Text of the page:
Moreover, this study presented the ethnographers’ reflexive turns on symbolic power and elite language education in China. From the American author’s perspective as an outsider, contemporary China seems more globalized and multicultural than ever. The country has hosted numerous international mega-events, promoted important slogans of actions, such as the social importance of education, informatization of education, digitalization of education, and emphasized cultural heritage conservation through its historical sites and world-class museums. However, inner cultural conflicts and educational inequality issues frequently hinder the effectiveness of the current movement of socialist education with Chinese characteristics, which should demonstrate prosperity, justice, equality, candor, and trustworthiness. From the Chinese authors’ standpoints as insiders, the mainstream Chinese academy has seen that many younger generations have developed decolonial awareness from Anglophone linguistic ideology, valuing their native language over English in diverse public places, social spaces, and cultural events. However, ELT and EMI have still been dominant in Chinese higher education curricula and worldwide, despite many nations’ aspirations for promoting decolonial awareness.
Additionally, the English education major at a top-tier language-intensive university in Shanghai has developed some optimistic perceptions and attitudes toward their career transition out of post-secondary education. Indeed, China is a prominent socialist regime. Thus, the nation emphasizes social equality of education by fostering qualified teachers for the public education system and language talents who can serve their nations’ cultural diplomacy and international relations. Thus, investigating the life course stages and how a cohort of socioeconomically non-elite students develop optimistic social imaginaries and educational values, becoming academically “elite” students is meaningful. This has positive implications for promoting critical pedagogic theory and practice in teacher education. Finally, this study called upon scholars to rethink the meaning of symbolic power and elite language education in a broader global context. From Western and Anglophone standpoints, scholars have often positioned international students from China and across the world in institutions of Anglophone higher education as potential cosmopolitan elites armed with English proficiency, foreign academic degrees, and global social network circles. However, numerous Chinese higher education institutions have also made great efforts to provide students with opportunities to develop cosmopolitan capital by promoting international student mobility and academic migration. Therefore, domestic students in China may have greater opportunities to become equalized to those international students in Anglophone nations and broaden their cosmopolitan worldviews and horizons regarding their academic goals and career prospects regardless of their socioeconomic status and sociocultural circumstance.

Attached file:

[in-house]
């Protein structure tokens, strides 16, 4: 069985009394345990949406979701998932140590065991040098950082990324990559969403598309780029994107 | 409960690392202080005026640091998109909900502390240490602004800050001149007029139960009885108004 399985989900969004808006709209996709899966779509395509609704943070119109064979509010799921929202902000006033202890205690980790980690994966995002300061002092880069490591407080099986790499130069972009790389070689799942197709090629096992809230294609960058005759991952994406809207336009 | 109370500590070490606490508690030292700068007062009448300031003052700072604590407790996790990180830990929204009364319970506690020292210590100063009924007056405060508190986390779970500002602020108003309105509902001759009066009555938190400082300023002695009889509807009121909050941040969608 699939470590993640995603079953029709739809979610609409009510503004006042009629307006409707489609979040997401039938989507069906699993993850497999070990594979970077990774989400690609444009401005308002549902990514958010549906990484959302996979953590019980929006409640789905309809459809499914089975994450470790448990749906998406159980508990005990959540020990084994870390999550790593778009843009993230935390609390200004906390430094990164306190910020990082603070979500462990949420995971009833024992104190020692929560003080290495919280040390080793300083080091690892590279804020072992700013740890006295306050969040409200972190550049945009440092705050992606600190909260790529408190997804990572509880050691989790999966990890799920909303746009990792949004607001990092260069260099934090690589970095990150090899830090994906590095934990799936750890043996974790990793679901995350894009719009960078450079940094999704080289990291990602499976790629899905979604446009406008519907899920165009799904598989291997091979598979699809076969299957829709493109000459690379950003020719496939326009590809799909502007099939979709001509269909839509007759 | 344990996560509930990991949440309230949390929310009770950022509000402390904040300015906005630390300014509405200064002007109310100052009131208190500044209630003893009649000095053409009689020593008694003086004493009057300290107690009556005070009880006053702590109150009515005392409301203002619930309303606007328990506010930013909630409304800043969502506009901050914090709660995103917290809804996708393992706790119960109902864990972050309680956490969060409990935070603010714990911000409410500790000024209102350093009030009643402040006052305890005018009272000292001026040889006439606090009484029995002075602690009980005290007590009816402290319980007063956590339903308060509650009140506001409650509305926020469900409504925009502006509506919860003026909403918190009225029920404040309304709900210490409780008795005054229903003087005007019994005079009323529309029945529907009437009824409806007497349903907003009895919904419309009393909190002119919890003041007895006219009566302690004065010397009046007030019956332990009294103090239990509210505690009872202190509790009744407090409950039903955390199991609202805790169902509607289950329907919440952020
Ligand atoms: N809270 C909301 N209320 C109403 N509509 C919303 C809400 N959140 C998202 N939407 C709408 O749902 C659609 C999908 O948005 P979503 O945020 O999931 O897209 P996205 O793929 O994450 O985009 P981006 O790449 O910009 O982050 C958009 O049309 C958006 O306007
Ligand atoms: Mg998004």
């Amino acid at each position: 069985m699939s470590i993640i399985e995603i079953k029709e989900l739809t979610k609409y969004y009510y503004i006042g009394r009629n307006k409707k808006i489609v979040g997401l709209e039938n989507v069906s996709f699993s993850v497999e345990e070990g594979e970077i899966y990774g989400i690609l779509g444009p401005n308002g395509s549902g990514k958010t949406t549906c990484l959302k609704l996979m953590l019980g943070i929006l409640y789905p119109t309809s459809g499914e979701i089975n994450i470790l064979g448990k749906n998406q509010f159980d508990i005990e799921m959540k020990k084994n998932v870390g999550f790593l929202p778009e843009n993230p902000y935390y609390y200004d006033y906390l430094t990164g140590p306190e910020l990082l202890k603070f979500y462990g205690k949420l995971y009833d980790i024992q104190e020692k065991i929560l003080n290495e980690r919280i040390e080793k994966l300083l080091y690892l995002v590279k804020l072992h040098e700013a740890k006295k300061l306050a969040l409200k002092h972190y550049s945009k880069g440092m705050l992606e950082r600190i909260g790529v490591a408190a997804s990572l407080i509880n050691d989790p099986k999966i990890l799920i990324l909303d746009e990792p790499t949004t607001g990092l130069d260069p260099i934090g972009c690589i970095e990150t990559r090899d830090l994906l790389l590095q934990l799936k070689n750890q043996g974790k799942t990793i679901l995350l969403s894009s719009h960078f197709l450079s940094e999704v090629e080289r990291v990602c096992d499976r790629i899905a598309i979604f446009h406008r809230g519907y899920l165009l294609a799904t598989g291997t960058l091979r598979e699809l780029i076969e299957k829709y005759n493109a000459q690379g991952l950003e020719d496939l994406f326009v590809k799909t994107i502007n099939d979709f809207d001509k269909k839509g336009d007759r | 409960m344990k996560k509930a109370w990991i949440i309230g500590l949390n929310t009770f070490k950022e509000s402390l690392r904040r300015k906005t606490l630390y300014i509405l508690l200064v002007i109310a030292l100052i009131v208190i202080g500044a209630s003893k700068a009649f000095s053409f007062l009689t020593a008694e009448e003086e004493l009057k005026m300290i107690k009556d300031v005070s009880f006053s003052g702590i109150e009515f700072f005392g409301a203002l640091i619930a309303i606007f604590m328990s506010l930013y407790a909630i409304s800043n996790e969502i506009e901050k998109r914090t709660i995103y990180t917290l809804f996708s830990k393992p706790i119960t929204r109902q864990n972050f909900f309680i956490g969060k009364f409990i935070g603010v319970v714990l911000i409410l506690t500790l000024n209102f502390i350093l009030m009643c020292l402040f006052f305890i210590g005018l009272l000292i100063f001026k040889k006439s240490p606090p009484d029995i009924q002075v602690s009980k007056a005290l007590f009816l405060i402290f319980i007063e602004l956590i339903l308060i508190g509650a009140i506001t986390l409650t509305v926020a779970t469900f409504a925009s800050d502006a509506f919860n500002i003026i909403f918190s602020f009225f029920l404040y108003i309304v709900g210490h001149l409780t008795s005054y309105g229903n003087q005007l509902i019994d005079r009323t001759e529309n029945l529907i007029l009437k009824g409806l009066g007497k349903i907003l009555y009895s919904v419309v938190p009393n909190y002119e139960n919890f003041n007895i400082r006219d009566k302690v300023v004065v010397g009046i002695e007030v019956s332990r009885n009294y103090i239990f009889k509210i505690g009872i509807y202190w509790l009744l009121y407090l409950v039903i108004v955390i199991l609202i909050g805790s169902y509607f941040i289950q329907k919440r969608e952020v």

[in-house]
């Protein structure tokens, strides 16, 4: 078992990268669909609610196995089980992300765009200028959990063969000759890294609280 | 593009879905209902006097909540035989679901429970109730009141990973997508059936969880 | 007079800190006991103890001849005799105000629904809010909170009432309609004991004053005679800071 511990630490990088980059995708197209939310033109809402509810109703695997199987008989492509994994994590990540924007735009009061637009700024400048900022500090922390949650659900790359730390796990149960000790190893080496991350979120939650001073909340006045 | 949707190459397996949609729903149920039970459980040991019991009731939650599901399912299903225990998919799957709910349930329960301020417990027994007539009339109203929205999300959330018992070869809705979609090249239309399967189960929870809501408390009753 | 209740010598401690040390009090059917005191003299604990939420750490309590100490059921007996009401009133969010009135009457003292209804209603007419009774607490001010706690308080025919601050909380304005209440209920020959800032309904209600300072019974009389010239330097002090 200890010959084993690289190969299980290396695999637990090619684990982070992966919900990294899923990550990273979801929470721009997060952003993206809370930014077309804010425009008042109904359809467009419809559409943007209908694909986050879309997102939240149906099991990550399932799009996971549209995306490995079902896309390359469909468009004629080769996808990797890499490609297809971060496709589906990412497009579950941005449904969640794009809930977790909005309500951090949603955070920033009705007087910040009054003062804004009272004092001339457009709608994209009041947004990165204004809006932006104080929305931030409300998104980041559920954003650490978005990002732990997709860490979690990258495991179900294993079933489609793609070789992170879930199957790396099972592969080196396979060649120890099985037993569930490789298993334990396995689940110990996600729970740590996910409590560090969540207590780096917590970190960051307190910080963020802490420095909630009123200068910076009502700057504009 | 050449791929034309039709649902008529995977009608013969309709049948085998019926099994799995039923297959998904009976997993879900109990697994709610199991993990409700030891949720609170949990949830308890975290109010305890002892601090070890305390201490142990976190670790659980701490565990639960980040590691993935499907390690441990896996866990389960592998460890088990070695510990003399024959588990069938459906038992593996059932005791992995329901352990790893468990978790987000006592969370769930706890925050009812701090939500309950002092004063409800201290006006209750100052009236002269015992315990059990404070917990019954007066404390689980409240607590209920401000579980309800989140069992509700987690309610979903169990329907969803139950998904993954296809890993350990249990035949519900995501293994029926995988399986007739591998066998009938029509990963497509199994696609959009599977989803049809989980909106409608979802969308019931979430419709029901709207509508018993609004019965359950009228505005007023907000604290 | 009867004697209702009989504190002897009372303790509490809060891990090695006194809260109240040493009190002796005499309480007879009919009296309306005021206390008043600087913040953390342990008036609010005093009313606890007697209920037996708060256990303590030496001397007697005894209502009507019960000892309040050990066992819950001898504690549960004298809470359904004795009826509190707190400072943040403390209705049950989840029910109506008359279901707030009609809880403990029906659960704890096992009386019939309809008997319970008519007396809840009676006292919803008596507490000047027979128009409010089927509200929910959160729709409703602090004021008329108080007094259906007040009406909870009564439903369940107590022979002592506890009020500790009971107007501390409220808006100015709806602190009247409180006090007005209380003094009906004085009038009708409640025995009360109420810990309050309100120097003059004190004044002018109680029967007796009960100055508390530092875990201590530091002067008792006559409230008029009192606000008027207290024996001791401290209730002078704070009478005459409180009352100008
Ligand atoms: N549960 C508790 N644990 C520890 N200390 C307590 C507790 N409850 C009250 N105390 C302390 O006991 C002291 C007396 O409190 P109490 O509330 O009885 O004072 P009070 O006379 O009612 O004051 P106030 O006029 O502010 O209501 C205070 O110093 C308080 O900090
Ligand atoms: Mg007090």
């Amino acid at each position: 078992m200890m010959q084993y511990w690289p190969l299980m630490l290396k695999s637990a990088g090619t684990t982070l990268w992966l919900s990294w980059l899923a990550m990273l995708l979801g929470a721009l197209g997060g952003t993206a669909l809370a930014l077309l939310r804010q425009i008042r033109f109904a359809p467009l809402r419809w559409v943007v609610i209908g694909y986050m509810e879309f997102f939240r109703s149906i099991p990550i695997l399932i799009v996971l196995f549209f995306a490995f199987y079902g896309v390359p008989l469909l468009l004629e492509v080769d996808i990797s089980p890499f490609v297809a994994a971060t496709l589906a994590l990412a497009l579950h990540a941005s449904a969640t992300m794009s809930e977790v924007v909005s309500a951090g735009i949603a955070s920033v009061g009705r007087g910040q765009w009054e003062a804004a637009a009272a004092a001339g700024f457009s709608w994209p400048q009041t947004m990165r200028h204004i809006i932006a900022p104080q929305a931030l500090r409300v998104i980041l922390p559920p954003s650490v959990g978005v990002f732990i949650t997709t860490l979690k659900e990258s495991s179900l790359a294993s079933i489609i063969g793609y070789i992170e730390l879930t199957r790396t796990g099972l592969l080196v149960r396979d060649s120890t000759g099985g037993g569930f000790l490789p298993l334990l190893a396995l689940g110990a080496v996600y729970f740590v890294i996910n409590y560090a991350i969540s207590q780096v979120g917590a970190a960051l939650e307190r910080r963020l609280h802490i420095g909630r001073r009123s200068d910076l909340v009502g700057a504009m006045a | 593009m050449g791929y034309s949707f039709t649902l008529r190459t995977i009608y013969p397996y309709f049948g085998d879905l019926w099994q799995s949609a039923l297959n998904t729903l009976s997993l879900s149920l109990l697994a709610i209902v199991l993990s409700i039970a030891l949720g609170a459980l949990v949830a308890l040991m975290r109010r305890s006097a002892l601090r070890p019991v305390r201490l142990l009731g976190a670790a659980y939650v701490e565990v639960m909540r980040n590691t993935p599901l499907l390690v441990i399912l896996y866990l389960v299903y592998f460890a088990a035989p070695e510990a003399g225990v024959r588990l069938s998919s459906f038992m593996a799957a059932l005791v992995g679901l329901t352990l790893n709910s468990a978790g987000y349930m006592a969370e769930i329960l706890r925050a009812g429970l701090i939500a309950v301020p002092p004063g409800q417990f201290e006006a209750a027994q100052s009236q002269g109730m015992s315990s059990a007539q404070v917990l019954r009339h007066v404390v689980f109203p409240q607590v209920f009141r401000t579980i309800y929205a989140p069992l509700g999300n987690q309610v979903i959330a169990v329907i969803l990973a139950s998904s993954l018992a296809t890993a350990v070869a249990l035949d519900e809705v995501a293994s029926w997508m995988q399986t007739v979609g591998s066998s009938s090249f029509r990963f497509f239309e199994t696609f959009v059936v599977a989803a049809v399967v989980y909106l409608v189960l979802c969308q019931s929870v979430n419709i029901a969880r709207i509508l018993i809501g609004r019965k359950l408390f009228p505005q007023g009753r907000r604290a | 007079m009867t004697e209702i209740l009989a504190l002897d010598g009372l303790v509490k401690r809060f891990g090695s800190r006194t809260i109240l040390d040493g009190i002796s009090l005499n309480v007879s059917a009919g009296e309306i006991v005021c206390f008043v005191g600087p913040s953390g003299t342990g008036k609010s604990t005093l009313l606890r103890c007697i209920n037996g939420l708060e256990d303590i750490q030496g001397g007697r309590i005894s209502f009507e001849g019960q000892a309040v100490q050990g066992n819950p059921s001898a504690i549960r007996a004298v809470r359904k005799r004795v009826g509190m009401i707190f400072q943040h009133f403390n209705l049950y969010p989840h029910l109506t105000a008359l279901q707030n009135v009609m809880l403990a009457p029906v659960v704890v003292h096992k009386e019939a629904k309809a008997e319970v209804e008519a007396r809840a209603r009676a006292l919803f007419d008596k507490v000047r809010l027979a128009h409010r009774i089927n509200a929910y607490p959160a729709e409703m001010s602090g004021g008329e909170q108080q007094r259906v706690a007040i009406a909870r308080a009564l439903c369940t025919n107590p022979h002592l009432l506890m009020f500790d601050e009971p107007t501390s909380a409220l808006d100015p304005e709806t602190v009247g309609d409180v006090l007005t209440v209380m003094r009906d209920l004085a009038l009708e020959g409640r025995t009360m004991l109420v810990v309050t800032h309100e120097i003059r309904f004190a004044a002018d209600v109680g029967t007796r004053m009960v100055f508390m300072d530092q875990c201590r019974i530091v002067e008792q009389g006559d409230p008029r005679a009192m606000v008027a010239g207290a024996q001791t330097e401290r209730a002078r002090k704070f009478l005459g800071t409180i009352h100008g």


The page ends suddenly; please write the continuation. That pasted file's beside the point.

Dr. Yuanyuan LIU is an assistant professor in the School of Education at Shanghai International Studies University. Her research focuses on English language education policies in China, teachers’ and students’ identity construction in relation to their lived experiences of transnational mobility, multilingualism, and online learning. Her publication appears in international peer-reviewed journals, such as Current Issues in Language Planning; Journal of Language, Identity and Education, Humanities & Social Sciences Communications, Educational Review, and so on. She can be contacted via email: firstname.lastname@example.org
Dr. Benjamin H. Nam is an associate professor in the School of Education and a senior researcher in the Center for Comparative Study of Global Education at Shanghai International Studies University. His current research interests and focus center on comparative and international education, sociolinguistics, STEAM education, and vocational education. He is an editorial board member of the International Journal of Intercultural Relations and the Journal of Intercultural Communication and Interactions Research. He is also a member of the International Academy for Intercultural Research (IAIR), Comparative and International Education Society (CIES), and Society of Transnational Academic Researchers (STAR). He can be contacted via email: W2004@shisu.edu.cn
Miss Yicheng YANG is currently a graduate student studying Intercultural Communication in the M.S. in Education program at the Graduate School of Education, the University of Pennsylvania. Her research interests include symbolic competence development in foreign language education, intercultural competence and capital building, and immigrant identity development. Her publications appear in international peer-reviewed journals, such as International Journal ofIntercultural Relations and Educational Review. She can be contacted via email: email@example.com
Managing editor: Lisa (Zhiyun) Bian